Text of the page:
The 2021 fitness industry forecast is for strong market growth for the right fitness concepts.  Rick Mayo, Founder and CEO of Alloy Personal Training, describes the cultural shift  happening in the fitness landscape as gym operators adapt, change and alter their offerings to cater to customers. The fitness industry forecast has been changing for the better over the last several years. For example, healthy foods have become more popular, more affordable and more available. On-demand training is more widespread, and niche gyms and studios have emerged to deliver unique classes for consumers in virtually every fitness segment.

Despite the challenges of COVID-19 lingering in 2021, the forecast is the fitness industry will grow this year, with strong market growth trends in a few main areas. Whether you are an investor or a trainer, here’s what you need to know about the fitness landscape, as it looks right now.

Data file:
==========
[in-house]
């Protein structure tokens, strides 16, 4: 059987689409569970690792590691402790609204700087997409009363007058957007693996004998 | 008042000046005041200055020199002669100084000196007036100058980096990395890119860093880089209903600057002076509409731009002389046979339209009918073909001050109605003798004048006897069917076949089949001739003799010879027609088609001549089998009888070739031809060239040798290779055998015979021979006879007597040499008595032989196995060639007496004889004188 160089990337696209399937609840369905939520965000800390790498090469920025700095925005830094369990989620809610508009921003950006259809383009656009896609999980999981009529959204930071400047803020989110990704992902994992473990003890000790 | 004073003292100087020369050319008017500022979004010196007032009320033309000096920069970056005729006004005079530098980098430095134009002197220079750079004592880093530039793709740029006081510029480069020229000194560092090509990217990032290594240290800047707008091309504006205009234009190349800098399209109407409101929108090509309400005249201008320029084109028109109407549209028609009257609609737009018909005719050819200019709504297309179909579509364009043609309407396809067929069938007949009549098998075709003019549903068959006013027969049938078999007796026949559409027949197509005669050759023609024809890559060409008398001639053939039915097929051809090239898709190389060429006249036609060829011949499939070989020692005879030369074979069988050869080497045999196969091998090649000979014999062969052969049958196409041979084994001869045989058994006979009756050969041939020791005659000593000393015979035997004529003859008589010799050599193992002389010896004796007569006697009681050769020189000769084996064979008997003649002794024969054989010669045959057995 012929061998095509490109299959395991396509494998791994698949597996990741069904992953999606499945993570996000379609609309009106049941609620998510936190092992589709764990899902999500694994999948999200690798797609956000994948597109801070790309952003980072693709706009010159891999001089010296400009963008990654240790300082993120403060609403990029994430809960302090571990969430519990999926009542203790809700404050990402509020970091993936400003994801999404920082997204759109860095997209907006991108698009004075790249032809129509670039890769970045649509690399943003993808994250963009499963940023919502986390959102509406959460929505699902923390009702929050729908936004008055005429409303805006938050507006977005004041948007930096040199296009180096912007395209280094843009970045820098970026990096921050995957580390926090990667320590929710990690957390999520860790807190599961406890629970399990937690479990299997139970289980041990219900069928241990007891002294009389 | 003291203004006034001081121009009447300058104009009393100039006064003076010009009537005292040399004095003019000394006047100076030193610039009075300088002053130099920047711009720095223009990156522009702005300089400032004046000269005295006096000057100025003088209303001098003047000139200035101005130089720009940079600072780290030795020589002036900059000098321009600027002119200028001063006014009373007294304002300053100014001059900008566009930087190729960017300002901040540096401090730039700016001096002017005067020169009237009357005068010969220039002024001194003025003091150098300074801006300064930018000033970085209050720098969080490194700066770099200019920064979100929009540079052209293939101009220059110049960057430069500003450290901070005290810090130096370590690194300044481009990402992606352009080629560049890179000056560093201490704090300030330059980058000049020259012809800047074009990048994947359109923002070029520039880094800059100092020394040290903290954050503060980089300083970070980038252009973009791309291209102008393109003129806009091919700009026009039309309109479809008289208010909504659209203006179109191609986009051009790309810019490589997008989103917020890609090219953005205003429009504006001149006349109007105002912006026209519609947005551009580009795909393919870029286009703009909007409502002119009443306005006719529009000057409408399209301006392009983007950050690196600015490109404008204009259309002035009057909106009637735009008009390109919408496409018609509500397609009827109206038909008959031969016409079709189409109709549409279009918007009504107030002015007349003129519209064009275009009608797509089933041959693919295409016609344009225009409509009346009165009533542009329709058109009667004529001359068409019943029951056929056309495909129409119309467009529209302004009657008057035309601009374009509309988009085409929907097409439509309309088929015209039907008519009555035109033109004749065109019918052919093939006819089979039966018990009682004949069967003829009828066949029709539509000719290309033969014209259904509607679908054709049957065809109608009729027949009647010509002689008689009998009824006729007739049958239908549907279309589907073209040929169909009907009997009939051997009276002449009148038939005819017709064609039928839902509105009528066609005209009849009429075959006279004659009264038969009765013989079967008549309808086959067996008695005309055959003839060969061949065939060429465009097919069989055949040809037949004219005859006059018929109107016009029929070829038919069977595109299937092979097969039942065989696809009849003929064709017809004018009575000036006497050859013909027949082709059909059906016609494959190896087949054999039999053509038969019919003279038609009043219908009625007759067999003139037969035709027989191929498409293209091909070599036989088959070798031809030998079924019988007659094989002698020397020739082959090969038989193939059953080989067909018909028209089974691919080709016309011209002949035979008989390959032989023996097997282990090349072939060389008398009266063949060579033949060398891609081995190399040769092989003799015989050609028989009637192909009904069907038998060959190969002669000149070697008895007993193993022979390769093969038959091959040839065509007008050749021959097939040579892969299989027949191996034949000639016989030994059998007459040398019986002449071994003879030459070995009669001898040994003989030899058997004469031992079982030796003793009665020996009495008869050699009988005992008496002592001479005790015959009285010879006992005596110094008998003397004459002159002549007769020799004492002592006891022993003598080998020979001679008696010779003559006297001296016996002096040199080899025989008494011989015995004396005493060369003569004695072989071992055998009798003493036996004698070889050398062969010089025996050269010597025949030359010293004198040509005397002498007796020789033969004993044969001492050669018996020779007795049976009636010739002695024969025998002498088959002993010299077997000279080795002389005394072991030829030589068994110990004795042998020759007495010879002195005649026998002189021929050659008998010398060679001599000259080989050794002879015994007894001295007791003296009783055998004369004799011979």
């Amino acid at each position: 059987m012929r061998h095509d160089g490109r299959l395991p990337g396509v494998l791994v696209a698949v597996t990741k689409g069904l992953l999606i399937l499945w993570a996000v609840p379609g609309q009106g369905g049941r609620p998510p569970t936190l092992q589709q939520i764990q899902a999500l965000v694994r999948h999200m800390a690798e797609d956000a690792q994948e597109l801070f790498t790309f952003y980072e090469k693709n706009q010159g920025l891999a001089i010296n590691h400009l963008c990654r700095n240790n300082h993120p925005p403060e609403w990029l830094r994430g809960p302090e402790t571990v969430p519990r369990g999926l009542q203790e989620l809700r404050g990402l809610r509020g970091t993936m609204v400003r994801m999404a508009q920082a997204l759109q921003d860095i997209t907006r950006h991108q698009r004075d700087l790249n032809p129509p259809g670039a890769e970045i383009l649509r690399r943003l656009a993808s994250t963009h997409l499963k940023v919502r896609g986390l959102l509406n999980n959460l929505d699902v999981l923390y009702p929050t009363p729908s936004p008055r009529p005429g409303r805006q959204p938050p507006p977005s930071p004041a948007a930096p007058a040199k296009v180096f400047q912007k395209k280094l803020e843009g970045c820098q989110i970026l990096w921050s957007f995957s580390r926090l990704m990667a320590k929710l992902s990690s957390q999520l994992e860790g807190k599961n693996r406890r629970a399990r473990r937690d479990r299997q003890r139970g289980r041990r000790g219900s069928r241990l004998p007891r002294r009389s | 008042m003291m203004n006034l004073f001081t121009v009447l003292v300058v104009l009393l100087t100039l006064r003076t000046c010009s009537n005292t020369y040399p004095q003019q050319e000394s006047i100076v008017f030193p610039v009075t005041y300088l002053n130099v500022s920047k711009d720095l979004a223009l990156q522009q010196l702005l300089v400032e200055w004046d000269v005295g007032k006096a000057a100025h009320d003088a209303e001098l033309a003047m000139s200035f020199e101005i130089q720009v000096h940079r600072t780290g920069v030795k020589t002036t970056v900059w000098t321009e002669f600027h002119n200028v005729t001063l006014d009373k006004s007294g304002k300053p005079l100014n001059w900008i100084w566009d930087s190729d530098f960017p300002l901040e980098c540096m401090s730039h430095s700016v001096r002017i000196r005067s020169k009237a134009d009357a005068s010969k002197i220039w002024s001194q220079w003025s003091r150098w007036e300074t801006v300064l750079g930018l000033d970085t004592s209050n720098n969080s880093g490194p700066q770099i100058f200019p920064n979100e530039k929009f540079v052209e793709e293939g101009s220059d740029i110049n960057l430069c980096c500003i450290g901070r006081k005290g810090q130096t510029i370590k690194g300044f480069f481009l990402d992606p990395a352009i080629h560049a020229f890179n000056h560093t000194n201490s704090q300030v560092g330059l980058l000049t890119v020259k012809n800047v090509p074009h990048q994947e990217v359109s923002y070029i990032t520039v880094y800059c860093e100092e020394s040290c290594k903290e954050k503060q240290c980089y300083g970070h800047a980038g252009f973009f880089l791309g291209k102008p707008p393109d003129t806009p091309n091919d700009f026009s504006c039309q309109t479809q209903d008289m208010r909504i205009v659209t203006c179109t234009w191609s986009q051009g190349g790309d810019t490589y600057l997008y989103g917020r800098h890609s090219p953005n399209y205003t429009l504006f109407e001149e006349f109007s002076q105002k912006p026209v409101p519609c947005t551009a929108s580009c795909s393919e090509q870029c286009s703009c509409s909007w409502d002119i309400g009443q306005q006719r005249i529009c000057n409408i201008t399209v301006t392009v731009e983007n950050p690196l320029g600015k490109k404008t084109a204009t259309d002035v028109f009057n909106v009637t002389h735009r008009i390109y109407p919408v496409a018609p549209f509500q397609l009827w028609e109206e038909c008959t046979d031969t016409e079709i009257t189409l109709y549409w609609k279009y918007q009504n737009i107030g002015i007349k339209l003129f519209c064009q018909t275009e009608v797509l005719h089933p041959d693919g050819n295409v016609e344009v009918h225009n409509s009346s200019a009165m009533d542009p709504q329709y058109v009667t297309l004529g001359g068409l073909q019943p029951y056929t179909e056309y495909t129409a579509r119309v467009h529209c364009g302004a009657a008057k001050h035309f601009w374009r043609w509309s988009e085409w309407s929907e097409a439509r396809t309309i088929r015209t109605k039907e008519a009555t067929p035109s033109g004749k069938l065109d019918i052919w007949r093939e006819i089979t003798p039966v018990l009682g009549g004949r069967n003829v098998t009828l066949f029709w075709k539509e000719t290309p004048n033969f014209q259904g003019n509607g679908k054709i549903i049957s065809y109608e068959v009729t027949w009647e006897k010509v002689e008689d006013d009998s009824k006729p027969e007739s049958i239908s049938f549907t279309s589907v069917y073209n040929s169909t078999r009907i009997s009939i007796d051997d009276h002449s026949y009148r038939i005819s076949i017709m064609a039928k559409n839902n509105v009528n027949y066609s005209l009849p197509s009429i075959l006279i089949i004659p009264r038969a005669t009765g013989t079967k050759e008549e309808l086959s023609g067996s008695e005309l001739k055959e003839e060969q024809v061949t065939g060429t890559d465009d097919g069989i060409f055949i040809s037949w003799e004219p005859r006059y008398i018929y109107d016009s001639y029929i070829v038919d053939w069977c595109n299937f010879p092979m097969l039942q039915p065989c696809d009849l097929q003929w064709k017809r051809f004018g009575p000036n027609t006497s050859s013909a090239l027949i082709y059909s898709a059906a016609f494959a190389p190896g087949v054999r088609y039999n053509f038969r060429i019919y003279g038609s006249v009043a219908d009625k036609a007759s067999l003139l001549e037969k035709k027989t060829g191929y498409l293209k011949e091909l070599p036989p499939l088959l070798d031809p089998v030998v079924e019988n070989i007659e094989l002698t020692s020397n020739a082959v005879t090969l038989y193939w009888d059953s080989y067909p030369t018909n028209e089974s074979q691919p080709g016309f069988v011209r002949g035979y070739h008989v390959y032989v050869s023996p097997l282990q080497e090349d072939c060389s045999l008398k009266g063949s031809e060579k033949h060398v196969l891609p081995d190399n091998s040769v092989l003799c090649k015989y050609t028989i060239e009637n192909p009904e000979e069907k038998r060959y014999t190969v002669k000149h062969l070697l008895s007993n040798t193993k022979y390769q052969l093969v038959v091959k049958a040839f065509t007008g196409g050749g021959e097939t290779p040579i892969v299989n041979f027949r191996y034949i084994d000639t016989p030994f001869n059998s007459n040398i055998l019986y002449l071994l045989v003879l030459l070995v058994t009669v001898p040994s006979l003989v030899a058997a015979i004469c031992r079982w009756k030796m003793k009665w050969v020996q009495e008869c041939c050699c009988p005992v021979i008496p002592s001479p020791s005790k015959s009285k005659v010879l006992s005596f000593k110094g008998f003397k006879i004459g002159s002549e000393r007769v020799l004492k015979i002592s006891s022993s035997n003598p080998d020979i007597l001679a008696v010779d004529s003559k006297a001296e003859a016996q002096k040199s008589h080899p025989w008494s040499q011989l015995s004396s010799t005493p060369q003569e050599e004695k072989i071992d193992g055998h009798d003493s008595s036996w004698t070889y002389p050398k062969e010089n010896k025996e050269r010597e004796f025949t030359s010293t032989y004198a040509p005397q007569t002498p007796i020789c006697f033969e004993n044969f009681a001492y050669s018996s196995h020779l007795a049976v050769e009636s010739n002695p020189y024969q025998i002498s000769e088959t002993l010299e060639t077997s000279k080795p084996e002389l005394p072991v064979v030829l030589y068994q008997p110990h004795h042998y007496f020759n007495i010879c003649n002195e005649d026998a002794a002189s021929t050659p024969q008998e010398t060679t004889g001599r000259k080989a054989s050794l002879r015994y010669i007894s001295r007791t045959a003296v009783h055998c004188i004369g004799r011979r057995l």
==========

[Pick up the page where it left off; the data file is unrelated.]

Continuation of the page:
Alloy article by Rick Mayo in club industry

Three Main Growth Concepts

The health club industry is worth more than $96 billion globally with about 174 million clubs spread out around the world, according to Statista. In the United States, membership fees at health clubs account for about 60.4 percent of the total industry, and there are about 41,370 clubs throughout the country. What’s more, a whopping 39 percent of U.S. citizens are currently members of a gym.

So, what’s going on? Why is the fitness industry growing so rapidly, and which aspects of it are likely to grow the most in the next few years? Here are a few growth areas to be aware of: